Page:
The use of free labor by for-profit companies has become a hot issue in recent years. Internships have become a particularly touchy topic – class action lawsuits by former interns have prompted some companies to end their unpaid internship programs, although there are at least a couple high-profile cases on appeal in which companies are challenging the Department of Labor’s standards for determining whether an intern is actually an employee.
Given how costly it can be for a company to fall afoul of federal law on this issue, it is indeed prudent for the companies that run comic conventions to assess whether it is legal for them to use unpaid volunteers. This is especially conventions run by for-profit companies, since charitable nonprofits enjoy a special exemption from minimum wage and overtime requirements in regard to volunteers. The Mary Sue has once again performed a service to the community in calling attention to this important issue.
With that in mind, in making this analysis it’s important to be aware of both the law’s requirements, the specific practices of each company, and the exemptions that are available outside the one given to charities.
First, since conventions produced by ReedPop — NYCC, ECCC, C2E2 — were mentioned in the post, it’s worth noting, as several “volunteers” have stated in the original comments thread and a related Reddit thread, that ReedPop pays volunteers minimum wage as official crew. Calling people volunteers in this context is a great way to foster a sense of community and community — one of things for which Lance Fensterman and company are to be commended is the way that they have fostered this communal sensibility while maximizing return on investment.
But not every for-profit comic-con that brings on volunteers gives these workers compensation – in fact, depending on the convention, you might actually be required to pay a fee for the privilege of helping the company out! Although this may seem on its face like a violation of federal law, there’s a legal loophole that has enabled countless commercial businesses to use volunteers in the standard sense of term.
Over the years the federal Fair Labor Standards Act has accumulated dozens of exemptions for a wide range of ventures, from homemakers making wreaths to C-level executives. For a company that operates a program taking place within a limited period of time during the year, there is one exemption in particular that catches the corporate attorney’s eye: minimum wage and overtime requirements do not apply to “any employee employed by an establishment which is an amusement or recreational establishment…” that operates no more than seven months a year or meets a financial test as to revenue generated at different times of the year. (29 USC 213(a)(3))
There are several cases that show how a commercial comic-con can take advantage of this provision, but the ruling perhaps most on-point was issued just a year ago in the Southern District of New York – coincidentally, the same federal district in which the New York Comic-Con takes place. Chen v. Major League Baseball Properties was brought by a former volunteer for the 2013 All-Star Week FanFest at the Javits Center (!), and the volunteer made arguments similar to those made in the intern lawsuits: volunteers at the event met the criteria for employee status, and thus Major League Baseball should have paid them at least minimum wage.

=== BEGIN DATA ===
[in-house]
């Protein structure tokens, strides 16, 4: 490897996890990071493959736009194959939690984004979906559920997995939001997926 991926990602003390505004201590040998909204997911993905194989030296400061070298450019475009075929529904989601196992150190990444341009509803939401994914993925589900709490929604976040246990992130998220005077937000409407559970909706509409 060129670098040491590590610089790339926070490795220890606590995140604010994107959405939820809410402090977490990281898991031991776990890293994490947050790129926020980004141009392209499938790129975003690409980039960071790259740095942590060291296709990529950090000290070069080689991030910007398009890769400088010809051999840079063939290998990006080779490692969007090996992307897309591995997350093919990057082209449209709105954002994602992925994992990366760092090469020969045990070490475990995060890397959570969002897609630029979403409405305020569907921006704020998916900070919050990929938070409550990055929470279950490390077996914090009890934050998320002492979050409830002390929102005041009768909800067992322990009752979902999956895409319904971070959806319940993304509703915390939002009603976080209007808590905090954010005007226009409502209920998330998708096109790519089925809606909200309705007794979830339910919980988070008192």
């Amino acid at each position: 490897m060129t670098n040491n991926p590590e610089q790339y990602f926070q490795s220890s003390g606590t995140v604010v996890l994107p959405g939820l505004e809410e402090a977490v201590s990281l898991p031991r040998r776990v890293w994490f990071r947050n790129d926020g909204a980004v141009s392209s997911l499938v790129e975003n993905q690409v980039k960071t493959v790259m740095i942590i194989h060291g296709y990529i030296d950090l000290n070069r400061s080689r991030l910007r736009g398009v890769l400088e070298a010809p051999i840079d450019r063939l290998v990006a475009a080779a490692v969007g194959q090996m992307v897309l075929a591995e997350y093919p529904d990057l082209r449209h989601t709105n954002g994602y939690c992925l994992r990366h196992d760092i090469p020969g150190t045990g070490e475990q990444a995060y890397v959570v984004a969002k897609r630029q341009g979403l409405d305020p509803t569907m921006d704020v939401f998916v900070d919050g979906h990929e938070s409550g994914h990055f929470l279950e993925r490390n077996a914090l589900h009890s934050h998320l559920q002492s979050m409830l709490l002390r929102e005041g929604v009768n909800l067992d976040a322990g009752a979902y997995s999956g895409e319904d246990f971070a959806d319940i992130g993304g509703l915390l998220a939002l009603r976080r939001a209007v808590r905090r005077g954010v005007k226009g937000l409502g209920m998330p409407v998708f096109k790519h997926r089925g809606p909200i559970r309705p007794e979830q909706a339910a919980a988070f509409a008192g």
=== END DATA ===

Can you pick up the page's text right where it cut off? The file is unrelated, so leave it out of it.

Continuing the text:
Major League Baseball — and the court — disagreed. As the court observed, although Major League Baseball operates all year long, Department of Labor regulations distinguish an entire enterprise from an “establishment,” which specifically refers to “a distinct place of business.” The exemption was put in place to accommodate seasonal ventures employing people for discrete periods of time in activities that might offer “non-monetary rewards.” The court concluded Major League Baseball’s FanFest was analogous to the amusement and recreational activities in view when legislators originally enacted the exemption, and the plaintiff’s federal as well as state law claims were summarily dismissed.
The plaintiff has appealed the district court’s ruling – in fact, it was argued in the Second Circuit U.S. Court of Appeals today, March 30 – but as noted above, there are a number of cases in other circuits that have reached similar conclusions. What’s more, even if the appeal succeeds, the main case being cited in opposition focuses on aspects of one baseball team’s operations that are distinguishable from a comic-con. For instance, while the team in question utilized its stadium for events throughout much of the year, comic-cons typically take place in rented facilities for discrete periods of time.
The analysis gets somewhat trickier for an entity operating multiple conventions. For instance, let’s assume that Wizard World doesn’t pay its volunteers — there’s nothing about compensation in the volunteer information packet, at least; Wizard World volunteers don’t even get munchies or parking reimbursements. The fact that Wizard World operates year-round could be grounds for arguing that the seasonal establishment exemption doesn’t apply, but there are also clever counter-arguments and organizational strategies that could persuade a court to disagree. Others have tried and succeeded with even more daunting facts – which, on a related front, is why the NCAA doesn’t have to pay taxes on ads sold for March Madness.
The seasonal exemption has long been a lifeline for companies offering an opportunity to volunteer for ventures that operate on a limited-term basis, such as amusement parks, outdoor swimming pools, Oprah’s Life You Want Tour, and New York Fashion Week. If you are an unpaid commercial comic-con volunteer who believes a lawsuit for back wages would be a clear home run, expect Major League Baseball Properties and cases like it to be deployed to strike you out.